WHAT IS THE EQUAL MARRIAGE RULE? WHO INTERPRETS IT?
It was the Imperial House of Habsburg, rulers of the Holy Roman Empire and later of Austria-Hungary, which instituted a strict rule requiring dynasts to contract equal marriages. This meant that an archduke had to marry a royal princess in order to transmit dynastic status to his children. If he married a non-royal wife, even a wife from the high nobility, he was said to have contracted a non-dynastic marriage, and his children were not members of the dynasty. Non-dynastic marriages were also called morganatic or unequal marriages. As an example, the heir to the Austrian throne, Archduke Franz Ferdinand, married a non-royal wife. When he and his morganatic spouse were assassinated in Sarajevo in 1914, he was succeeded as heir to the throne not by his son (who was not a dynast), but by his nephew.
This equal marriage rule was also followed by the dynasties of other countries that were once part of the Holy Roman Empire or were once under the Habsburgs. By the 19th century, in addition to Austria, this included the dynasties of the Kingdoms of Prussia, Bavaria, Saxony, and Hanover, dozens of other sovereign states of the German Empire, and the Kingdom of Spain. Many formerly reigning German dynasties, such as the Prussian dynasty, still enforce the equal marriage rule today. Other dynasties have now dropped it.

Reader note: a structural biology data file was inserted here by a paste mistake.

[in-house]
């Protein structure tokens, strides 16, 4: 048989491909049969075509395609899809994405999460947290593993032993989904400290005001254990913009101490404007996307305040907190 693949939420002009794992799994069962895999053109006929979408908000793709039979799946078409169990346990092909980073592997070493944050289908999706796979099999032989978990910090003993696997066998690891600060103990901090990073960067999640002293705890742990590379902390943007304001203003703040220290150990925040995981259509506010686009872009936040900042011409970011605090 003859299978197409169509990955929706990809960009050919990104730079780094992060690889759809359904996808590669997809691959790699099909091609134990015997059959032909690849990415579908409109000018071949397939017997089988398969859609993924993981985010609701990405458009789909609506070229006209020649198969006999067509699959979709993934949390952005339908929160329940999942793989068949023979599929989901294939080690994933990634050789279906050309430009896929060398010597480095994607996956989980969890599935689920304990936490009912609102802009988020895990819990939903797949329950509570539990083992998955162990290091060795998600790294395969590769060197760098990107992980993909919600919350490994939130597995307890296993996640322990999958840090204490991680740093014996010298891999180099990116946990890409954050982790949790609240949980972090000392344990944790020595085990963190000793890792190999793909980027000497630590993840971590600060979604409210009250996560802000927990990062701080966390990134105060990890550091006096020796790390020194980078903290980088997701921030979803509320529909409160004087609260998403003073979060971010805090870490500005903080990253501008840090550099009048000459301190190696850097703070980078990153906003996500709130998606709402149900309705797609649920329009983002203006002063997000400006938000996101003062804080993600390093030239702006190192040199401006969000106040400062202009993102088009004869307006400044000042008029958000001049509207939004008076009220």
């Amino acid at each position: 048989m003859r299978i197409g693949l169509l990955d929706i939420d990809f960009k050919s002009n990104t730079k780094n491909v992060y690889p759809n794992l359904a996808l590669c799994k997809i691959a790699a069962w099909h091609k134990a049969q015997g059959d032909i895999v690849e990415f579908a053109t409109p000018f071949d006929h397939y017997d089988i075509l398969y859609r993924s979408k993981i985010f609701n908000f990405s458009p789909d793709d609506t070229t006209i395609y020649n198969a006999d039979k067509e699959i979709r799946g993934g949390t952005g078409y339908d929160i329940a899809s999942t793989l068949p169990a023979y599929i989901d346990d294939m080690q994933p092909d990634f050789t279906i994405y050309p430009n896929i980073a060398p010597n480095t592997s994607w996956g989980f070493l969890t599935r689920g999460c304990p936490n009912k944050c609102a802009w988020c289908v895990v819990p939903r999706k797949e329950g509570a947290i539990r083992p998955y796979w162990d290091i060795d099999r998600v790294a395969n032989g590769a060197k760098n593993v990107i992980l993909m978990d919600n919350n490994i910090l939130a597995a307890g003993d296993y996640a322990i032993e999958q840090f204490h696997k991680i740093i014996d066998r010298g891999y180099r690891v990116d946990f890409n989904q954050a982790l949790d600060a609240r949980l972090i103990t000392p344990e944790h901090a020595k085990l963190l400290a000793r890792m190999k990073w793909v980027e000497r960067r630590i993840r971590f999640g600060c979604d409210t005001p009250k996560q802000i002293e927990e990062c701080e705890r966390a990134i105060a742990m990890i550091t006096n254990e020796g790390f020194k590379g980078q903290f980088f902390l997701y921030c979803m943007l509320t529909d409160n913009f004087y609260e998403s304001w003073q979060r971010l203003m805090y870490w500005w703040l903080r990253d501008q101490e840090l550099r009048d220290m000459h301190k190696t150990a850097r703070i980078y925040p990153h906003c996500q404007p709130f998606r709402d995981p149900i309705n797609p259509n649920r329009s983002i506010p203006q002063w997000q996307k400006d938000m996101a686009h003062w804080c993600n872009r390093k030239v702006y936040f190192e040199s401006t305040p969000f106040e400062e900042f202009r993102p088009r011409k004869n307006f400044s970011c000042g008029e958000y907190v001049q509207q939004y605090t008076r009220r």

For more than a century, from 1711 until 1820, every child, grandchild and great-grandchild of Peter the Great who chose to marry contracted an equal marriage with a dynast from a foreign royal house. By the reign of Emperor Alexander I (who himself was 1/8th Russian and 7/8th German by descent), the applicability of the Germanic equal marriage custom was well understood by all Russian dynasts, although it was not yet formal law. In 1820, however, Alexander I’s younger brother, Grand Duke Constantine, divorced his royal wife in order to marry his non-royal mistress. On the day the first marriage was officially annulled, Alexander I formally added to the dynastic laws the requirement that henceforth every Russian dynast was required to marry a royal spouse in order to pass dynastic status to the children of the marriage. He wanted to deny any children who might be born to Grand Duke Constantine’s second marriage from having dynastic rights. This rule has remained in effect until today.
The two marriages of Grand Duke Paul, a younger son of Emperor Alexander II, illustrate how the equal marriage rule worked in the Russian dynasty. His first wife was a princess of the Greek Royal House, and they had one son. That son was a dynast and a Grand Duke of Russia. Grand Duke Paul’s second wife was a commoner, and they had one son. That morganatic son was not a Russian dynast and thus, under Russian imperial law, did not even inherit the Romanoff surname. He was given a different surname (Paley) and a title that was noble, not royal.